On The Simian Symbolic Representation Of Hanuman

We had recently been asked to weigh in on a rather recurrent matter of Hindu … well, iconography and understanding – namely, whether Hanuman is appropriate to depict as an ‘ape’ or ‘monkey’ style figure.

The reasoning for this being at issue is that one can potentially interpret the name of Hanuman’s clade, the Vanaras, as being ‘Vana – Nara’ … which one might choose to understand as ‘Forest Man’, and therefore as suggestion that some forest-dwelling arboreal (indeed, ‘aboriginal’, perhaps ) human group being intended instead.

That was certainly what happened when our associate shared some recent AI-generated art of Hanuman to a Bengali group, and found himself with such ‘corrections’ being opined upon in the comments thereof.

So here’s my response:

There are several things I would say.

First and foremost, the ‘Simian’ iconographic saliency for Hanuman is NOT something that the AI that had generated this art came up with.

Nor is it something that is some kind of Western / Euro imposition.

It is an authentic & endogenous Indian / Hindu understanding.

We all know this.

So, at the very least, what Nirjharaḥ Mukhopādhyāyaḥ has presented here is an AI that has produced an image in keeping with the customary understanding for Hanuman in our own religion. Nothing wrong with that.

Now, having said that … there is an interesting question, occasionally, upon just what is being communicated via ‘symbolic language’ in any Hindu scriptural text.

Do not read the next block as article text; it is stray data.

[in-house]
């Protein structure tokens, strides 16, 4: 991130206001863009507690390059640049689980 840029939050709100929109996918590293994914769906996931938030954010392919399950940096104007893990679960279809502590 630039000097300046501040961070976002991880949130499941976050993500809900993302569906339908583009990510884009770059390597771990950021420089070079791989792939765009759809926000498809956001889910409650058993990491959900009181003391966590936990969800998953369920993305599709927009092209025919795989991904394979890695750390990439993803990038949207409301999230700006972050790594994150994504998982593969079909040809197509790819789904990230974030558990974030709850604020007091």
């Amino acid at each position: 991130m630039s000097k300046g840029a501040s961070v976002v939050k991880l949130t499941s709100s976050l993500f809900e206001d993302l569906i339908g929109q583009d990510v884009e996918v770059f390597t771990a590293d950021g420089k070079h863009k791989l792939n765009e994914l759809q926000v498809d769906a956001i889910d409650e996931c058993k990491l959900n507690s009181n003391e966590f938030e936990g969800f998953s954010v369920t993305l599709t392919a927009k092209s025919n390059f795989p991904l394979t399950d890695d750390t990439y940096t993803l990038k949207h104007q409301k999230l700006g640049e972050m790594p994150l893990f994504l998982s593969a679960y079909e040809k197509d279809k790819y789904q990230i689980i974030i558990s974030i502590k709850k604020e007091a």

A good example of this is the language used to describe the Vajra wielded by Indra in the RV, along with other symbolic approaches to same.

We find various different descriptions – and it is quite difficult to say that these are all … well, the same thing, if we were to take them literally. Some have an arrow with many many points, for instance ; other approaches instead would render the Vajra more as a ‘club’, a per-cussive weapon.

Who’s right? Well, in a way, it is missing the point to argue. Because all of these are merely symbolic shorthands for the actual concept itself. And in the poetic language of the scriptures, we find ourselves being communicated with in .. well .. just exactly that – poetic terms, and ‘shorthand’, that gets across succinctly something for us that would be difficult if not impossible to meaningfully encapsulate more fully.

Hence in part why we find multiple Hymns, multiple different recountings of various episodes to bring into the fore different features, you get the idea.

Now, how does this pertain to Hanuman and the ‘species identification’ thereof?

Well, for a start, you can potentially regard ‘Vanara’ as being a bit of a ‘symbolic shorthand’ itself when somebody insists upon literally monkeys. And that is in no small part because we also encounter Bears being presented as Vanaras.

However – what it is symbolic shorthand for … well, that is another question entirely.

I am not sure that I would agree that ‘euhemerization’ down to .. well .. ‘just’ some human subrace (viz. the commentary around H. Floresiensis , for instance) is a very good idea.

There is no shortage of ‘Forest Tribes’ of humans to be encountered in the Hindu textual canon.

If a literal … well .. ‘forest human’ of just that caliber had been meant, then I would presume that that would be just what was rather directly stated.

And as applies the situation of Vana + Nara … well, ok, that’s not necessarily a bad way to enquire, but the trouble is that ‘Nara’ does NOT only mean ‘Man’. Its ‘shade of meaning’ quite pointedly incorporates ‘Hero’, ‘Heroic’. Hence its use in various relevant contexts to our purpose.